Adjudication has established itself as the primary method of resolving construction disputes, and 2023 will mark the 25th anniversary of this coming in as a method of dispute resolution under the Housing Grants Construction and Regeneration Act.
While not a perfect process – due to the time constraints it can be rough and ready at times – it has proved popular, is generally viewed as successful and has been adopted in a number of other countries around the world.
A recent report by Kings College London in collaboration with the Adjudication Society revealed some interesting trends and put forward some potential areas for reform.
Number and type of adjudications
From statistics gathered from adjudicator nominating bodies such as the Technology and Construction Solicitors Association (TECSA) – which I am involved with – and the RICS amongst others, over the years there has generally been a steady increase in the number of adjudications. In 2020/2021 a peak was reached of 2,171 adjudications. It is not entirely clear why a peak was reached in that year, but it may have been possibly influenced by the Covid-19 pandemic and the number of disputes which arose out of that, although in HCR’s experience generally most issues were resolved in a constructive manner by the parties concerned.
There was a slight dip in 2021/2022 with 1,903 adjudication nominations. With the current economic difficulties, particularly inflation and an increase in interest rates, it is likely that the number of adjudications will increase as money tightens and businesses are forced to take a more active approach in recovering monies due and resolving disputes.
In terms of the types of dispute, slightly surprisingly, the Kings College report suggested that extensions of time and delay claims were the most frequent, closely followed by payment disputes.
TECSA gathers its own statistics based on online applications made for nominations, and from the data gathered, the most common form of dispute was interim payments (39%), followed by valuation and final account disputes.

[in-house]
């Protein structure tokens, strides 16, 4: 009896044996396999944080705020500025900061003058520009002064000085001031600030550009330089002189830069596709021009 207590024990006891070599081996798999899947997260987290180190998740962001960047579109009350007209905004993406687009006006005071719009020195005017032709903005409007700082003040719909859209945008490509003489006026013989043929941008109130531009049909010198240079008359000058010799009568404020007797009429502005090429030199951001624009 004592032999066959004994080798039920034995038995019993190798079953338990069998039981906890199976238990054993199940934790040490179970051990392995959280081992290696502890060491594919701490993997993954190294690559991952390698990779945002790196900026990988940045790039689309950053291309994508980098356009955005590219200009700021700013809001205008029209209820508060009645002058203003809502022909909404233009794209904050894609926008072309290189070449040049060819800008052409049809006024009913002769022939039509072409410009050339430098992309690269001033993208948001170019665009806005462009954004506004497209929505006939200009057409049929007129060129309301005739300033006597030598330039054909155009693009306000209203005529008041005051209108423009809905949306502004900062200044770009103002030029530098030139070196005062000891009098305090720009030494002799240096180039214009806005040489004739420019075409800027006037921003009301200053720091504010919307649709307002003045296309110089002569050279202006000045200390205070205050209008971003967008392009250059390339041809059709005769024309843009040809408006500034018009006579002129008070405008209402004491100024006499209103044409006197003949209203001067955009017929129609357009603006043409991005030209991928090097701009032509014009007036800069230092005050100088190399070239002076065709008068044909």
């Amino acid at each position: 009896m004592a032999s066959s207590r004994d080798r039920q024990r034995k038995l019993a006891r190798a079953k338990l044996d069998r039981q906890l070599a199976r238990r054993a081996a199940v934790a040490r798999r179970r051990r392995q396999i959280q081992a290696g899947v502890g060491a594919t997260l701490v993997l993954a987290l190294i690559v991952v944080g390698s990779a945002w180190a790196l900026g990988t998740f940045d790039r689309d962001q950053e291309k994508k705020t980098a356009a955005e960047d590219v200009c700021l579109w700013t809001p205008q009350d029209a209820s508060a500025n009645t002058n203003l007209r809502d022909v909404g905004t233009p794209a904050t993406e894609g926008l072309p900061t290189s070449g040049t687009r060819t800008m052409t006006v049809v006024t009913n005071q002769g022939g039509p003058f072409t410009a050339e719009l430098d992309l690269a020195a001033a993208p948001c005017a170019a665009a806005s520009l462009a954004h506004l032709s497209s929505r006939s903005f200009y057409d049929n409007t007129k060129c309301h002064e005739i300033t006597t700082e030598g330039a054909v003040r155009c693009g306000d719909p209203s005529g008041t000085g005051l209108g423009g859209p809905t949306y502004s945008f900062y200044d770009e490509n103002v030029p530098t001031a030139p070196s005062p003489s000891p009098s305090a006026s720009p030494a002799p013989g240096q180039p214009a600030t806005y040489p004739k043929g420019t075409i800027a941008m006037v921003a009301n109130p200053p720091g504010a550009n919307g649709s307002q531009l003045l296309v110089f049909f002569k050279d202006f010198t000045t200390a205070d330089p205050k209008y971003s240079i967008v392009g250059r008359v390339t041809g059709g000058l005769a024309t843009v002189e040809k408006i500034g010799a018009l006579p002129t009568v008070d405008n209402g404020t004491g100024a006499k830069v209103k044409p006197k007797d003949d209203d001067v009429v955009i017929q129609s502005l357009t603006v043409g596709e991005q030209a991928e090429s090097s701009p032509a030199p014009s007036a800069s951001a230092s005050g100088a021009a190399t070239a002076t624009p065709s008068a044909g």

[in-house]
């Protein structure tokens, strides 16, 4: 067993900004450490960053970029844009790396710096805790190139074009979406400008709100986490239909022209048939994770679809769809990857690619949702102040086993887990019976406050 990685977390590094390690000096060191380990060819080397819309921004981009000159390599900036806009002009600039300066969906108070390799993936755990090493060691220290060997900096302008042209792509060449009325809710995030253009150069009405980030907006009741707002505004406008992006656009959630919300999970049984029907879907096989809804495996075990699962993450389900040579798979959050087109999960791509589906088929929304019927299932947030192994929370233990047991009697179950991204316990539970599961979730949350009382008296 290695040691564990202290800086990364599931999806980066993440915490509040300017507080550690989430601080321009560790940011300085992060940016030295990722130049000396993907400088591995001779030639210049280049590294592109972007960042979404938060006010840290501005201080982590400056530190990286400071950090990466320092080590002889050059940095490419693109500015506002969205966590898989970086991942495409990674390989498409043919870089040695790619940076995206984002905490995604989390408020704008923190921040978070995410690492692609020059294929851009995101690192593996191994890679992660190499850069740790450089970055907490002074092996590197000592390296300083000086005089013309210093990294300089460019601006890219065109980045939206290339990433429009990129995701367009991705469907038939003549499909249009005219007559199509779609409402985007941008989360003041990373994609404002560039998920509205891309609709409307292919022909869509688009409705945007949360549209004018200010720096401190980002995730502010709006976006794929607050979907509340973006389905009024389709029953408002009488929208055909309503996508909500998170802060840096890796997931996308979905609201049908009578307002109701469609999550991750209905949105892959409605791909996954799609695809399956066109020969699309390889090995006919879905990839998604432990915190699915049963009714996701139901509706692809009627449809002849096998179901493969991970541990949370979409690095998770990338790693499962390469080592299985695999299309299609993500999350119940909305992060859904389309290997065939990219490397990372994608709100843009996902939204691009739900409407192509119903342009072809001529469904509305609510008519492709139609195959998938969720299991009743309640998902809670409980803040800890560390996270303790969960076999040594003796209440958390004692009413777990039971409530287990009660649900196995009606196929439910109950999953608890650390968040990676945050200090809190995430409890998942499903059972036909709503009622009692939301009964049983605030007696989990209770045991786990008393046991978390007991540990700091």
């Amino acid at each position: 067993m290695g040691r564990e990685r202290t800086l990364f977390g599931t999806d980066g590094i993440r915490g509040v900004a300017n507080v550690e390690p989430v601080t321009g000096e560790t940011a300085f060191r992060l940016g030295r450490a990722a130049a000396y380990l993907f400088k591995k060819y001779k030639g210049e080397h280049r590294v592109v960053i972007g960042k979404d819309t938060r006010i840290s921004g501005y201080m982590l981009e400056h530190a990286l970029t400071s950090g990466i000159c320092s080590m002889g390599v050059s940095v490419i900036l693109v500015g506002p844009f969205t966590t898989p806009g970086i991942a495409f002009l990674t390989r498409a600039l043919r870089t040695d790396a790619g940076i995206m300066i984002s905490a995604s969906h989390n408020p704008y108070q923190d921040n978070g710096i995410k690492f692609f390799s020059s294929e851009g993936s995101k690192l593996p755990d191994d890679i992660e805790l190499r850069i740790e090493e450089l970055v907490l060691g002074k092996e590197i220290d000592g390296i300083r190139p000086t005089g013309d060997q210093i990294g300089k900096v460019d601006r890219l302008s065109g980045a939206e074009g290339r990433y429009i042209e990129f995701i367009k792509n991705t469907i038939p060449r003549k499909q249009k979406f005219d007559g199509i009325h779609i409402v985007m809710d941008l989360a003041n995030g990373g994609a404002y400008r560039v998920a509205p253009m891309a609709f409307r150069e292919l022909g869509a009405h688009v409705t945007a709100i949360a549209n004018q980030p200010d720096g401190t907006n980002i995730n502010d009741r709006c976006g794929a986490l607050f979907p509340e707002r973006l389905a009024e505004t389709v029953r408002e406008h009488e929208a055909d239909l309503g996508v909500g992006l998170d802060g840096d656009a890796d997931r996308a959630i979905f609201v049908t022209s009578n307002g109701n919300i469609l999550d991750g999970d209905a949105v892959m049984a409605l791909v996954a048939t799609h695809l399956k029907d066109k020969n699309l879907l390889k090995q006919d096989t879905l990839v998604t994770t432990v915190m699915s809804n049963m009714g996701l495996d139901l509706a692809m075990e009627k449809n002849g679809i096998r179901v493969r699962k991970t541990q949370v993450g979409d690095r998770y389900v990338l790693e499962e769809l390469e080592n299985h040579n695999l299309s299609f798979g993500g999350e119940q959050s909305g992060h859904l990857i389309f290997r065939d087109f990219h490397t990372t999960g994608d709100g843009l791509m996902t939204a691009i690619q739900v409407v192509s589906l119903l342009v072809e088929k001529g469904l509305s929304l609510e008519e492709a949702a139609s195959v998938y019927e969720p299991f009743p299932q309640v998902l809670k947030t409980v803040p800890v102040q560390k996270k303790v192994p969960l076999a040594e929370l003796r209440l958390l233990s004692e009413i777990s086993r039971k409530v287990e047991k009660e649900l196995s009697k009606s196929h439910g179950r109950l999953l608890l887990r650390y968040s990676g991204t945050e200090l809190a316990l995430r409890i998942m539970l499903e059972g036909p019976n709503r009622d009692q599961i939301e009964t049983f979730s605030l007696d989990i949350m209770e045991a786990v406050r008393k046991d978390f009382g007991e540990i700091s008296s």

This is more in line with our experience at HCR where payment disputes, and in particular smash and grab or valuation disputes, tend to be major sources of disputes. We have also seen quite a few defects claims and whilst these can be quite difficult to manage within the 28-day process, due to the enormous costs of court proceedings, we have dealt with a number of defects disputes by way of adjudication, and generally successfully.
It was notable that a high proportion of the causes of the underlying dispute was said to be “inadequate contract administration” and “a lack of confidence of project participants” which suggests that better project management is required.
In terms of the value of claims taken to adjudication, both the Kings College and TECSA reviews indicated that the majority of claims are in the £100,000 to £500,000 bracket (57%) although there are still quite a number in the sub £100,000 category (26%) with 16% in the £500,000 to £1m category.
TECSA operates a Low Value Dispute service for claims up to £100,000 whereby the fees of the adjudicator are capped depending on the value of the claim so that parties have some certainty as to the overall fees of adjudicators. Of the LVD adjudications, the most frequent claim value was between £25,000 and £50,000.
Potential areas of concern and reform
A number of respondents to the Kings College survey thought there should be a rationalisation of the exclusions under the Construction Act, for example in relation to the residential occupier exclusion and certain industry exclusions (e.g. power generation). I would certainly welcome that.
There was also some concern raised about smash and grab adjudications whereby a mere failure to issue a payment notice or pay less notice in time could mean that the amount claimed for was payable. While the payment rules could be simplified, unfortunately I suspect that there will be other things on the government’s plate at the moment and any prospect of reform is some way off. In practice many parties do seem to have got a grip on the payment rules, but there are still a significant minority of parties including contract administrators and project managers who seem to not fully understand the payment notice regime.
In terms of the adjudication process itself, it was surprising that some of the respondents to the Kings College survey thought that there was a perception of adjudicator bias, particularly in relation to having relationships with one of the parties or their representatives. In my experience this is rarely an issue and most ANBs including TECSA have strict requirements for adjudicators to check for conflicts of interest and to not take on appointments or to resign if any conflicts or perceived conflicts of interest come to light.
What is probably more commonly accepted is that there is a lack of diversity of adjudicators in that there are relatively few female or LGBTQ+ adjudicators. This is certainly something to be addressed and while TECSA has more female adjudicators than other ANBs who publish their statistics, there is still room for improvement. It is disappointing that a number of ANBs do not even disclose the composition of their adjudicator panel.